Notre Dame's Chase Claypool outruns tight end talk and boosts wide receiver draft status

Eric Hansen
South Bend Tribune

Chase Claypool finally found a way to quiet the persistent talk that he might be best suited as a tight end in the NFL.

He outran it. Big time.

In fact, the heaviest wide receiver prospect in the 2020 NFL Draft pool moved his 6-foot-4, 238-pound frame so fast Thursday in the NFL Scouting Combine’s signature event — and in Claypool’s case, its most significant — that he likely pushed his way up draft boards in a historically deep wide receiver draft class as well.

His time of 4.42 seconds in the 40-yard dash Thursday at Lucas Oil Stadium in Indianapolis was the seventh-fastest among the 45 wide receivers timed at the combine. Alabama's Henry Ruggs III led the way with a 4.27.

In terms of Notre Dame context, Claypool's 4.42 has been bested by only three Notre Dame players in the past decade in a combine or pro day setting. Wide receiver Will Fuller, a 2016 first-round pick, ran a 4.32 at the 2016 NFL Combine. Undrafted cornerback Darrin Walls ran a 4.39 at ND’s 2011 Pro Day, and cornerback Bennett Jackson, a sixth-round pick, ran a 4.40 at Notre Dame’s 2014 Pro Day.

Claypool’s 4.42 matched the combine performances of former Irish wide receivers Golden Tate (2010) and Miles Boykin (2019).

“I’ve been telling people for months that not only is he NOT a tight end, but he’s a lot faster than people think he is,” said draft analyst Scott Wright of “I think a lot of people thought he was going to run in the 4.6s.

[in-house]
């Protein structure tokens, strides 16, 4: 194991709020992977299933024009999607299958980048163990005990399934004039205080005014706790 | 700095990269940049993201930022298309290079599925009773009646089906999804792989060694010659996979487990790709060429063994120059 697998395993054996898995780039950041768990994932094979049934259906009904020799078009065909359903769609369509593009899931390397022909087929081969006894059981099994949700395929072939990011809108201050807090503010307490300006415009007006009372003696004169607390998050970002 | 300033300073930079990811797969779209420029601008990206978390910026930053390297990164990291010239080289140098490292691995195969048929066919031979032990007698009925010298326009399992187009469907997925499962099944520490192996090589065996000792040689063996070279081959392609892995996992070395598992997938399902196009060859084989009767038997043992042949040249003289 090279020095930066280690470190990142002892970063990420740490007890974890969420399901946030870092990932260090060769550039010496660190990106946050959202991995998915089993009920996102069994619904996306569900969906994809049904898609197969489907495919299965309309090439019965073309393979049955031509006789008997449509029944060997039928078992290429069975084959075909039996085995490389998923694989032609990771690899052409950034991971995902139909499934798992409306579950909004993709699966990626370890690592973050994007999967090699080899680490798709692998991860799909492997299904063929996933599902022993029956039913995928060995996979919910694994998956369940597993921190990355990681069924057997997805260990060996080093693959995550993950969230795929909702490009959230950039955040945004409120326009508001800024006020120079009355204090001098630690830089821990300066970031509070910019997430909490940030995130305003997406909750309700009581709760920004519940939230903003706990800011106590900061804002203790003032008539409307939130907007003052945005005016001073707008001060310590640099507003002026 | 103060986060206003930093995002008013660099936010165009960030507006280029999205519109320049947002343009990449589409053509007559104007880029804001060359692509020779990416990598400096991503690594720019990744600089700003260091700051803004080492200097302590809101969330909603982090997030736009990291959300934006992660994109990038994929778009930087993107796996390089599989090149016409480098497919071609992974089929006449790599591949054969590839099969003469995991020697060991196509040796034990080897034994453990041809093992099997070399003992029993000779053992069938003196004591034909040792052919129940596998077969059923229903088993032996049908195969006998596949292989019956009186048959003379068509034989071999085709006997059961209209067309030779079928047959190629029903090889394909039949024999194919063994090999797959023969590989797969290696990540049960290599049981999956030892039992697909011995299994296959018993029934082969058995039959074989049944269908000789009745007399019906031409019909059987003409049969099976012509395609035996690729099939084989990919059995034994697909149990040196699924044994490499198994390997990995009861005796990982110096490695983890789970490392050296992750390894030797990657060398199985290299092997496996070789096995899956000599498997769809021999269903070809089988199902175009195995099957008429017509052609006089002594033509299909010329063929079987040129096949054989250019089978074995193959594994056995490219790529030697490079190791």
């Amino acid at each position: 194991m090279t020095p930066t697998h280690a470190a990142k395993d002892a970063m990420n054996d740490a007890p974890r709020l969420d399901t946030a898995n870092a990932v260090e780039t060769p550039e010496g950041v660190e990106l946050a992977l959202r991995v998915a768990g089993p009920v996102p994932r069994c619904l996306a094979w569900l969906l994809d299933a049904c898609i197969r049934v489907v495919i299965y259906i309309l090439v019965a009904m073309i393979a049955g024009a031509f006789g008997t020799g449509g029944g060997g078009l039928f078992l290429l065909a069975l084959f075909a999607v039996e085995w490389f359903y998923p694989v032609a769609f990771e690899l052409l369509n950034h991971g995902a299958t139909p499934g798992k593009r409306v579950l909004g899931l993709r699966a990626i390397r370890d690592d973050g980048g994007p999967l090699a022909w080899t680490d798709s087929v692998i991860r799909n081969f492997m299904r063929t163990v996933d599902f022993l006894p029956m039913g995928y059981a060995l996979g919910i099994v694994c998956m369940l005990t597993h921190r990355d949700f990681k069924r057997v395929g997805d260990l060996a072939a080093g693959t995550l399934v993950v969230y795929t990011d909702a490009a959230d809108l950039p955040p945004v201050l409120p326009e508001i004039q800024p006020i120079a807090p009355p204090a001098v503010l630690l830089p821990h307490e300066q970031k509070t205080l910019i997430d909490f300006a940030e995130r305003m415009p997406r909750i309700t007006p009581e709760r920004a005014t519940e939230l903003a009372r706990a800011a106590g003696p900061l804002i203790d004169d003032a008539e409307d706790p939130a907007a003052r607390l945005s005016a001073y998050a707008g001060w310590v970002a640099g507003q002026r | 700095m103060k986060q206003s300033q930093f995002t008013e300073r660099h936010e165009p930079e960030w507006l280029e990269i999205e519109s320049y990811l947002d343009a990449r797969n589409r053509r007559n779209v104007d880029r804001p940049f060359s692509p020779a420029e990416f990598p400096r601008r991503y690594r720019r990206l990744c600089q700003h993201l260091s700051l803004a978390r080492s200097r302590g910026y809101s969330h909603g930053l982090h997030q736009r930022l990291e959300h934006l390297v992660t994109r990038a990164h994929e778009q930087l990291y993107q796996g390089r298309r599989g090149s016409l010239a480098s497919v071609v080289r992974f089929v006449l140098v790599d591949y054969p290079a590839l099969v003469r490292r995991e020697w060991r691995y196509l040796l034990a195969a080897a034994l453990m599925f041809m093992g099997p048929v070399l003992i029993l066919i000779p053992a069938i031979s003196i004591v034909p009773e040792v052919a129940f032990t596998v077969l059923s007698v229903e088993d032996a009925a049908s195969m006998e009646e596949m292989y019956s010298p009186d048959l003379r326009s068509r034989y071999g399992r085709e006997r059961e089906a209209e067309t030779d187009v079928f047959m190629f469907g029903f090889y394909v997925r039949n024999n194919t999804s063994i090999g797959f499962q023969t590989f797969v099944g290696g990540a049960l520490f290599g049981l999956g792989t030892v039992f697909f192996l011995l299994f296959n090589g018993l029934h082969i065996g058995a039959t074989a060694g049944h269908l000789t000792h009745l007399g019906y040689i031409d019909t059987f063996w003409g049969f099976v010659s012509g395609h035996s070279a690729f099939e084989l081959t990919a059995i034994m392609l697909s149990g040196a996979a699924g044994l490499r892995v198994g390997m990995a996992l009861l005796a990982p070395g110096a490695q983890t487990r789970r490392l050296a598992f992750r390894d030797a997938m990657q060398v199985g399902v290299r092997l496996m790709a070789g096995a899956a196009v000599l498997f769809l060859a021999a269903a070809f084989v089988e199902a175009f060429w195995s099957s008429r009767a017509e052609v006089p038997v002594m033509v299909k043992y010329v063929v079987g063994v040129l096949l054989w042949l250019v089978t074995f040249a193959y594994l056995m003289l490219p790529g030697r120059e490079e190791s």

“I think that’s what started the tight end conversion talk. That, and there was a lot of production left on the field that wasn’t his fault. With better quarterback play, his numbers would have been better.

“There were a lot of times that Ian Book either didn’t see him wide open or couldn’t get him the ball.”

Wright said Claypool’s performance, which included the fourth-best vertical leap in his position group (40.5 inches) and 10th-best standing broad hump (10-feet-6) likely solidified his status as a day 2 pick (rounds 2-3).

“That’s where I’ve always had him, but not a lot of other people did," Wright said. "Now even the doubters are going to have to admit, round 3 is really his floor.”

The 2020 NFL Draft is April 23-25 in Las Vegas.

Claypool is one of nine Notre Dame players who were invited to the 2020 NFL Combine, staggered by position group in terms of physical testing, interviews, medical checks and the weigh-in/measurement phase.

Wide receivers, tight ends and quarterbacks were the first wave of players this week to perform the physical testing.

Because of injury, some Irish players are doing the absolute minimum (defensive end Khalid Kareem, for instance) and deferring testing until Notre Dame’s April 1 Pro Day.

Tight end Cole Kmet is doing everything but the bench press in Indianapolis, and he may have solidified himself as the top tight end prospect with his performance.

His 4.7 time in the 40 was fourth-fastest among tight ends and more than fast enough to remove doubts about his athleticism.

He reinforced that with a position group-best 37-inch vertical leap and a standing broad jump of 10-foot-3, that tied for second.

“I expected Kmet to run in the mid 4.8s, and so did a lot of other people,” Wright said. “So he’s definitely a top 50 pick now and possibly someone who will go in the first round.

“His performance in the jumps also shows his explosiveness.”

Two draft long shots from Notre Dame perhaps reinforced that status Thursday.

Wide receiver Chris Finke ran 4.57 in the 40, an event in which he had to excel. Running back Tony Jones Jr., was near the bottom of the running back group in the bench press with 13 reps.

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Notre Dame wide receiver Chase Claypool runs a drill at the NFL Scouting Combine, Thursday in Indianapolis.
Notre Dame tight end Cole Kmet runs a 4.7 in the 40-yard dash at the NFL Scouting Combine, Thursday in Indianapolis.